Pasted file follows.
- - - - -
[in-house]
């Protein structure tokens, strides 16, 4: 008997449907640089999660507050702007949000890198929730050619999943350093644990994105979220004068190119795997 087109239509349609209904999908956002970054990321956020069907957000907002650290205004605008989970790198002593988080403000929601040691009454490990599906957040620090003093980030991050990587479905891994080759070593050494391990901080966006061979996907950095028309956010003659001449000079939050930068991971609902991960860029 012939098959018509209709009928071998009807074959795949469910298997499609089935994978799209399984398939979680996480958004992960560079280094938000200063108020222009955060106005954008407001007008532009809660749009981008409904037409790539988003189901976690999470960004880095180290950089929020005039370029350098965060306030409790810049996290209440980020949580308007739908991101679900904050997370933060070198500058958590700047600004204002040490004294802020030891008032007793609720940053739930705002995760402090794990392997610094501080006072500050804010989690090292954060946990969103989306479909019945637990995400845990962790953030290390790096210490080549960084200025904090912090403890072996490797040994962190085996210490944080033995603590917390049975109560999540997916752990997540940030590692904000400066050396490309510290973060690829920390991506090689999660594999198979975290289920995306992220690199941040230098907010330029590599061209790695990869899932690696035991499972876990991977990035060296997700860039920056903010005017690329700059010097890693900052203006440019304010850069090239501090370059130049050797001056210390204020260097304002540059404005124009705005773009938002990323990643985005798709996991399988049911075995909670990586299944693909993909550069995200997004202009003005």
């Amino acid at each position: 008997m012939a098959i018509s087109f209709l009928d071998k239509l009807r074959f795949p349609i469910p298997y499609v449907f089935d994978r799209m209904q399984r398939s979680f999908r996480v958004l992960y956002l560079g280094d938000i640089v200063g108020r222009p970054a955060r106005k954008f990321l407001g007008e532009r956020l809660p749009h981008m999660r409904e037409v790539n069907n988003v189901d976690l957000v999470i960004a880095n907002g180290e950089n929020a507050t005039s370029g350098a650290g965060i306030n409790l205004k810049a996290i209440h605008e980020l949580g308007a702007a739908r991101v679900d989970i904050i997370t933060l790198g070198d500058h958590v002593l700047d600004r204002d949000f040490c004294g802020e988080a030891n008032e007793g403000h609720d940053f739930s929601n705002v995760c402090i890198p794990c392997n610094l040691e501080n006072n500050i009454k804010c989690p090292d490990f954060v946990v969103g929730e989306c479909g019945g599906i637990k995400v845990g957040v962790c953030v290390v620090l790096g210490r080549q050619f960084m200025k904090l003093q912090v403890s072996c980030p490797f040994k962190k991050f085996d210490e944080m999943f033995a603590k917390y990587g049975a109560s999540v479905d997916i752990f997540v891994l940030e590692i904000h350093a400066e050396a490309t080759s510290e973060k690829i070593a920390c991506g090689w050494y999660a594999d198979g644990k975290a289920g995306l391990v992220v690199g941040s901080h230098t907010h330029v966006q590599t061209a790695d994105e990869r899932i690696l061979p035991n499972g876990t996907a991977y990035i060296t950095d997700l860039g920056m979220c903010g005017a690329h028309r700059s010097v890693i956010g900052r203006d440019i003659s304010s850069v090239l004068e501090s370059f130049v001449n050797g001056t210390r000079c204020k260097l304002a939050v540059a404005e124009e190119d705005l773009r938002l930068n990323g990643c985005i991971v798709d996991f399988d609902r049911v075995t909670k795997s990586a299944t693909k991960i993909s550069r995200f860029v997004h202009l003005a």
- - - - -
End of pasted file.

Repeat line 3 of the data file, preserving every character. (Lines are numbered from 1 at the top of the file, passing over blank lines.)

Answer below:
């Amino acid at each position: 008997m012939a098959i018509s087109f209709l009928d071998k239509l009807r074959f795949p349609i469910p298997y499609v449907f089935d994978r799209m209904q399984r398939s979680f999908r996480v958004l992960y956002l560079g280094d938000i640089v200063g108020r222009p970054a955060r106005k954008f990321l407001g007008e532009r956020l809660p749009h981008m999660r409904e037409v790539n069907n988003v189901d976690l957000v999470i960004a880095n907002g180290e950089n929020a507050t005039s370029g350098a650290g965060i306030n409790l205004k810049a996290i209440h605008e980020l949580g308007a702007a739908r991101v679900d989970i904050i997370t933060l790198g070198d500058h958590v002593l700047d600004r204002d949000f040490c004294g802020e988080a030891n008032e007793g403000h609720d940053f739930s929601n705002v995760c402090i890198p794990c392997n610094l040691e501080n006072n500050i009454k804010c989690p090292d490990f954060v946990v969103g929730e989306c479909g019945g599906i637990k995400v845990g957040v962790c953030v290390v620090l790096g210490r080549q050619f960084m200025k904090l003093q912090v403890s072996c980030p490797f040994k962190k991050f085996d210490e944080m999943f033995a603590k917390y990587g049975a109560s999540v479905d997916i752990f997540v891994l940030e590692i904000h350093a400066e050396a490309t080759s510290e973060k690829i070593a920390c991506g090689w050494y999660a594999d198979g644990k975290a289920g995306l391990v992220v690199g941040s901080h230098t907010h330029v966006q590599t061209a790695d994105e990869r899932i690696l061979p035991n499972g876990t996907a991977y990035i060296t950095d997700l860039g920056m979220c903010g005017a690329h028309r700059s010097v890693i956010g900052r203006d440019i003659s304010s850069v090239l004068e501090s370059f130049v001449n050797g001056t210390r000079c204020k260097l304002a939050v540059a404005e124009e190119d705005l773009r938002l930068n990323g990643c985005i991971v798709d996991f399988d609902r049911v075995t909670k795997s990586a299944t693909k991960i993909s550069r995200f860029v997004h202009l003005a």